Apparently it is in the Epistles that Horace for the first time dares to lay bare what Bowditch claims was the real nature of his earlier relationship with Maecenas: '. . . Horace's epistles to Maecenas . . . coyly flirt with demystifying their past relationship as one of patron-client exchange rather than friendship' (p. 21). This is bound to irritate if not enrage many Horatian scholars. What of some of the outrageous posturing that many scholars have identified in the Satires? Surely many of the attitudes Horace adopts as early as Satires Book One can only suggest an atmosphere of intimate and jocular friendship between Horace and Maecenas, whatever the more formal societal structures (and strictures) that may have bound the two of them? Admittedly, as the title of her fourth chapter 'From Patron to Friend: Epistolary Refashioning and the Economics of Refusal' (pp. 161-210) would indicate, Bowditch is far from suggesting that the relationship between Horace and Maecenas was always one of thinly disguised commercial exchange: she is arguing that their relationship gradually developed from one of basically patron-client exchange to one of intimate friendship, and she is not alone in this view. Bowditch envisions the Horace of the Epistles looking back at and reflecting on the prior status of his relationship with Maecenas from his present perspective of a more idealistic type of amicitia. This latter perspective allows Horace to expose what Bowditch sees as the oppression of patronage, and to criticise its restrictions more sharply. In fact, the greater intimacy of personal friendship is essential in order for the retrospective subversiveness and resistance to patronage that Bowditch is claiming for the Epistles to be credible.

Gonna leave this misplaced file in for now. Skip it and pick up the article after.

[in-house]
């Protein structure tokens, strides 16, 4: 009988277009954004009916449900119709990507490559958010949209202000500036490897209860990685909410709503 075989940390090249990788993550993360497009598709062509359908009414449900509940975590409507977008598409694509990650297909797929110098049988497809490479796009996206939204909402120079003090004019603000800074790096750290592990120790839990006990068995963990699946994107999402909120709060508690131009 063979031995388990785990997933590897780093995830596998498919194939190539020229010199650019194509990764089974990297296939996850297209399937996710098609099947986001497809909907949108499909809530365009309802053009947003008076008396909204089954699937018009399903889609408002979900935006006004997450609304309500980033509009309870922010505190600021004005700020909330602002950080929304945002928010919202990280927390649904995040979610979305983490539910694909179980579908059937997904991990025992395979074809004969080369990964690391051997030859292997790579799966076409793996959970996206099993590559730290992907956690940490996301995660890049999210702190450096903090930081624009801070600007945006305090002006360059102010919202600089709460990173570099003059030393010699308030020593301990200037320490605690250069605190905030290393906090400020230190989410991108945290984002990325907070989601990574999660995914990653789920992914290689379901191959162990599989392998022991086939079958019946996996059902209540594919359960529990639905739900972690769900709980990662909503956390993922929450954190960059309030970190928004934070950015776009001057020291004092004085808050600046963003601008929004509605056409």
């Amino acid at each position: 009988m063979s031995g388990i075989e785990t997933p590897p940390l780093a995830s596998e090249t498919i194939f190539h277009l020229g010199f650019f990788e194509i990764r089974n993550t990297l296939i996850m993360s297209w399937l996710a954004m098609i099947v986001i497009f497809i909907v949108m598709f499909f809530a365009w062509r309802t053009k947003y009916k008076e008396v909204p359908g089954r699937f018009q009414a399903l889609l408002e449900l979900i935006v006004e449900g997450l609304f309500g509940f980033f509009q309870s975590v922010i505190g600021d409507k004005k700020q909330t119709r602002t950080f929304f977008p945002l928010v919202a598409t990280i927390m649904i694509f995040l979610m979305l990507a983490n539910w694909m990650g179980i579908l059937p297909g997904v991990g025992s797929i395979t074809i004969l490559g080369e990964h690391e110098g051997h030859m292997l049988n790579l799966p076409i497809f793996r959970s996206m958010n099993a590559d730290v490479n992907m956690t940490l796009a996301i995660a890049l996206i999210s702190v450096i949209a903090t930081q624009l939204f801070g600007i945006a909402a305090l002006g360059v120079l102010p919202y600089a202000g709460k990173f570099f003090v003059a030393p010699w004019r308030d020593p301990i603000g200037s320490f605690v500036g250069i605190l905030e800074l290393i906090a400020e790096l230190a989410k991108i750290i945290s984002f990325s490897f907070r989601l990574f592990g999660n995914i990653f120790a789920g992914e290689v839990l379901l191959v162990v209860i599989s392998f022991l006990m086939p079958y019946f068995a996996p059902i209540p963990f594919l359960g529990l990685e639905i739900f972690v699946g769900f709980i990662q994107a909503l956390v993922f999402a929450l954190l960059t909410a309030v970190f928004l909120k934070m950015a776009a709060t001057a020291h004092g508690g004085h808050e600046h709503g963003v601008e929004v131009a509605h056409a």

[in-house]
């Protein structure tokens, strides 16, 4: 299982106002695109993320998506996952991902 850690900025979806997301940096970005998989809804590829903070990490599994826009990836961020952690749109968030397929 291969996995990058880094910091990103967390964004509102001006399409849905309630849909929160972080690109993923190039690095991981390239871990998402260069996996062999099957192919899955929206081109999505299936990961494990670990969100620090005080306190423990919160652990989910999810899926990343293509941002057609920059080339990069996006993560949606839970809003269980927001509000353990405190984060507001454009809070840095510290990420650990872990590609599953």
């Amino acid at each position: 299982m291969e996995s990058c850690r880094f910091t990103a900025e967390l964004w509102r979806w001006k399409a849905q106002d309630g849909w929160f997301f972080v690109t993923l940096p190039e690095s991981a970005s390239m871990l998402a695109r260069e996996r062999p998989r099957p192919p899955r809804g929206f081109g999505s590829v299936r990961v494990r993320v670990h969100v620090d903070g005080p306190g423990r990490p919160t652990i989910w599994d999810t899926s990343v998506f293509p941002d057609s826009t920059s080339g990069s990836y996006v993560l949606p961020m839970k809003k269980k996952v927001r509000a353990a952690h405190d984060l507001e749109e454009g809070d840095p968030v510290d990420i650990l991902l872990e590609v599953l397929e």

At several places in her work Bowditch indicates that she thinks that Horace's past experience of patronage, with all its constraints of debt, loyalty, and obligation, has led him to the conclusion that the system is 'exploitative' (p. 16). She often speaks of the poet's 'gestures of autonomy' and of his 'resistance' to what she terms 'patronal discourse' (p. 4). Indeed, central to Bowditch's thesis of Horace's 'resistance' to patronage is what she terms 'the aesthetic subversion of the patronal discourse' (p. 28). Bowditch argues that it is through various strategies in his poetry that Horace lays bare the underlying economic aspects of patronage. At the same time, she sees Horace as renegotiating his own relationship with his patron and (now) friend Maecenas by establishing, in his poems, an impression of himself engaging in aristocratic otium on his Sabine property, and enjoying egalitarian amicitia with its associated free and voluntary giving. In other words, Horace can be seen to pull apart, to tear down, to re-sort, and eventually to reconstruct, and finally even to elevate his relationship with Maecenas above average amicitia, all through the medium of his poetry. The way in which Horace achieves this, Bowditch suggests, is through his own aestheticism, focused on the Sabine farm as a recurring locus of his writing.